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interesting um several people asked about mormonism joseph smith and mormonism of the 1840s that a lot of the same terminologies spiritual referee marriage in the new covenant all that sort of thing. is there some connection there you know these i think these are things these are i'd like to hope that what i've been sketching today is kind of a prequel to some of the issues that mormon scholars have been working on that. they would want to i think there's there's a fair amount of scholarship that suggests that the mormon tradition comes out of a certain kind of evangelicalism and that upstate new york and new england are definitely definite seed beds for that. there's good genealogical evidence that indicates that many of your list mormon converts have deep roots genealogically in new england. i think it remains to be seen how many of those early mormon families were trapping along the same roots that i've been studying and then i presented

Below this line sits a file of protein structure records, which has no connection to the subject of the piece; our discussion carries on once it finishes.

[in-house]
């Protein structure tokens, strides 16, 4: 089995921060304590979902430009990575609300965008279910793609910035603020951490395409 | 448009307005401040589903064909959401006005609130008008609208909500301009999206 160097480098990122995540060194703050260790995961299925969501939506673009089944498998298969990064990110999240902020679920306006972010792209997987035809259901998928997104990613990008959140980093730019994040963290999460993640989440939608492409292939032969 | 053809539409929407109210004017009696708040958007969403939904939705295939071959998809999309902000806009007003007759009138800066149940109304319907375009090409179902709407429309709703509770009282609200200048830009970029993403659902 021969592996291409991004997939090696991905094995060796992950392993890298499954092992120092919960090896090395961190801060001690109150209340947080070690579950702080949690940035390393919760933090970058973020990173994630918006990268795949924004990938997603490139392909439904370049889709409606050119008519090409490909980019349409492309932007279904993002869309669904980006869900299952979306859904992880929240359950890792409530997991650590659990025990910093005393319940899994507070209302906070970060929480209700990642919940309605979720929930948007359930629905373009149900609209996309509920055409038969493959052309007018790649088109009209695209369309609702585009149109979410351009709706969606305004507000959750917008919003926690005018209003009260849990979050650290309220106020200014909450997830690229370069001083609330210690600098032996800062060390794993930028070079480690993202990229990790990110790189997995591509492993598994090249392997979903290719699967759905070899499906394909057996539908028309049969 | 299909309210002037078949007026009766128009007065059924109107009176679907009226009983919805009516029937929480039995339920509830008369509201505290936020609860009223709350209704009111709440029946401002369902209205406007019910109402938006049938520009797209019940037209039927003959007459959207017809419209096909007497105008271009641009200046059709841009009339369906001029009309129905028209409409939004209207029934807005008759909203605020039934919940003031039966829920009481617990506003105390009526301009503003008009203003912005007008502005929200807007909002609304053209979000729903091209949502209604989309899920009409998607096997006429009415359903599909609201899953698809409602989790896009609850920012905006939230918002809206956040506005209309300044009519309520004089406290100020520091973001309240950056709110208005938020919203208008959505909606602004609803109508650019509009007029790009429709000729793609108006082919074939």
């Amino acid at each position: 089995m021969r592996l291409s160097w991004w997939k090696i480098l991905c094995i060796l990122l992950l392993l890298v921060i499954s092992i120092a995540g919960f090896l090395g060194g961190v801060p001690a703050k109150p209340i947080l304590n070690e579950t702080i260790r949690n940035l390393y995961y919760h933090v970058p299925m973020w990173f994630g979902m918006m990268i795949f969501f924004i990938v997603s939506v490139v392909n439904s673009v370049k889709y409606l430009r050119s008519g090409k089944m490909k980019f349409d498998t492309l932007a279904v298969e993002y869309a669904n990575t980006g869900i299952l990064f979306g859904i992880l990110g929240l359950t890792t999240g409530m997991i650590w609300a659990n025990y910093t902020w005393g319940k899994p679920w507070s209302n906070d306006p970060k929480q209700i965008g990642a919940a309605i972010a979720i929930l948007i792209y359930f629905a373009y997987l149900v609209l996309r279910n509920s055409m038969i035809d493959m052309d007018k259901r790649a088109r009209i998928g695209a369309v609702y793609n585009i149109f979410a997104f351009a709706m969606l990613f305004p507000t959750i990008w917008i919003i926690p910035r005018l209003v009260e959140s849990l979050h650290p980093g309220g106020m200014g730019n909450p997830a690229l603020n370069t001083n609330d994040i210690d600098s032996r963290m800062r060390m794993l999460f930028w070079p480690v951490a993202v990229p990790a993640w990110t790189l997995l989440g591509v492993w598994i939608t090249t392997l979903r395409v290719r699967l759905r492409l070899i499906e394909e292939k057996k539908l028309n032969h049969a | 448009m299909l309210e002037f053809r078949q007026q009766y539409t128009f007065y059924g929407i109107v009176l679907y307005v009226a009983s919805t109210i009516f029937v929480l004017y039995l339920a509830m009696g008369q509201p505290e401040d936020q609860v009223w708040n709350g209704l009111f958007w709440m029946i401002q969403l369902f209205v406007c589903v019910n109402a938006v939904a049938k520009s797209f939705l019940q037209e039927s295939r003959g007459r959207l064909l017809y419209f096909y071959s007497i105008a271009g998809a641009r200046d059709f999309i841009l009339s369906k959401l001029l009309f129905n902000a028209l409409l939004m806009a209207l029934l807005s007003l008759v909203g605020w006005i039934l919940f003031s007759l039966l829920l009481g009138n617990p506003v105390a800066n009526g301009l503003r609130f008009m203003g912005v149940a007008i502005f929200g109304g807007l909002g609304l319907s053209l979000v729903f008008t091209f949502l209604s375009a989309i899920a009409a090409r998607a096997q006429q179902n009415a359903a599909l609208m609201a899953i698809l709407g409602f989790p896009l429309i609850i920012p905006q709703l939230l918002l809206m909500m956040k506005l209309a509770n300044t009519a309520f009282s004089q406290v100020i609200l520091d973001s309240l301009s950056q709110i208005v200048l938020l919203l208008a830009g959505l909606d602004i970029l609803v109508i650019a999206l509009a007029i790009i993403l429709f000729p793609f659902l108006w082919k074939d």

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today that that they've been tracking out of new england's puritan establishment into separate baptist and as strict congregationals and separate baptist churches and then within a couple of generations into the 19th century are enough of a seeker there's enough of a seeker mentality among those families that makes mormonism and joseph smith's ideas about plural marriage attracted to them. interesting so i have several different questions and i will sort of summarize it and also wrap it into a question that i wanted to ask people are asking about the relation how you might relate more recent sexual scandals involving evangelicals modern evangelicals to this sort of background. and also i wanted to say at the beginning of your presentation. you mentioned your argument might tell us something about our own times at the risk of sort of opening a can of worms. can you expand on that?